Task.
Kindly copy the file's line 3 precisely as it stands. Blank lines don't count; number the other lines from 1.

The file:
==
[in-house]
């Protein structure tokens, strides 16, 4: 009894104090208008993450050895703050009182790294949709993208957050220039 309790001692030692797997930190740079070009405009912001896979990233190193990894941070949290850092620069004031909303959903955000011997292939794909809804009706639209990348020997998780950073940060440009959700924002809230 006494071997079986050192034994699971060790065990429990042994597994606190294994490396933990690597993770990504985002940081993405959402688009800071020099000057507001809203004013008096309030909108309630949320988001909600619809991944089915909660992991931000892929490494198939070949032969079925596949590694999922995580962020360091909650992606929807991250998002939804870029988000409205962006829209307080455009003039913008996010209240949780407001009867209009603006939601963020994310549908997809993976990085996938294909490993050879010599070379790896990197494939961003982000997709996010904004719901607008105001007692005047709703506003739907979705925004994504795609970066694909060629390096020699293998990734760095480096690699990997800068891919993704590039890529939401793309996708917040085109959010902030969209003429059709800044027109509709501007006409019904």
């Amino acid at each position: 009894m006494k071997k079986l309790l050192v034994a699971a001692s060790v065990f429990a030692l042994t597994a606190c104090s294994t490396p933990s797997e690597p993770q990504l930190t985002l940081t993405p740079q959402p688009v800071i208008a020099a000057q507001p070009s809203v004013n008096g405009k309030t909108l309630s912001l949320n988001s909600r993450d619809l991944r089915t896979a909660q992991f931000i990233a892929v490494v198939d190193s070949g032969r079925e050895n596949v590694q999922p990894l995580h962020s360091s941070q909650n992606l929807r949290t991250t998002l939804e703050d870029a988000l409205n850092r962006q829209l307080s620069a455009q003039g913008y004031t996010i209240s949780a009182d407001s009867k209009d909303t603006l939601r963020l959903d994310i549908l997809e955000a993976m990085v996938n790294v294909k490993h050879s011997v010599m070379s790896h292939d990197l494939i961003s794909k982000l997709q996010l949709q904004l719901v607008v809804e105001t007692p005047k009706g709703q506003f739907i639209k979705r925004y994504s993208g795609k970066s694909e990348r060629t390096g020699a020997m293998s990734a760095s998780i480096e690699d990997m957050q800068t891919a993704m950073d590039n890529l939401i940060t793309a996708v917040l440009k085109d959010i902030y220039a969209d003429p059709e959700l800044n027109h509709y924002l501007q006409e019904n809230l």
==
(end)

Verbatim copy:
């Amino acid at each position: 009894m006494k071997k079986l309790l050192v034994a699971a001692s060790v065990f429990a030692l042994t597994a606190c104090s294994t490396p933990s797997e690597p993770q990504l930190t985002l940081t993405p740079q959402p688009v800071i208008a020099a000057q507001p070009s809203v004013n008096g405009k309030t909108l309630s912001l949320n988001s909600r993450d619809l991944r089915t896979a909660q992991f931000i990233a892929v490494v198939d190193s070949g032969r079925e050895n596949v590694q999922p990894l995580h962020s360091s941070q909650n992606l929807r949290t991250t998002l939804e703050d870029a988000l409205n850092r962006q829209l307080s620069a455009q003039g913008y004031t996010i209240s949780a009182d407001s009867k209009d909303t603006l939601r963020l959903d994310i549908l997809e955000a993976m990085v996938n790294v294909k490993h050879s011997v010599m070379s790896h292939d990197l494939i961003s794909k982000l997709q996010l949709q904004l719901v607008v809804e105001t007692p005047k009706g709703q506003f739907i639209k979705r925004y994504s993208g795609k970066s694909e990348r060629t390096g020699a020997m293998s990734a760095s998780i480096e690699d990997m957050q800068t891919a993704m950073d590039n890529l939401i940060t793309a996708v917040l440009k085109d959010i902030y220039a969209d003429p059709e959700l800044n027109h509709y924002l501007q006409e019904n809230l």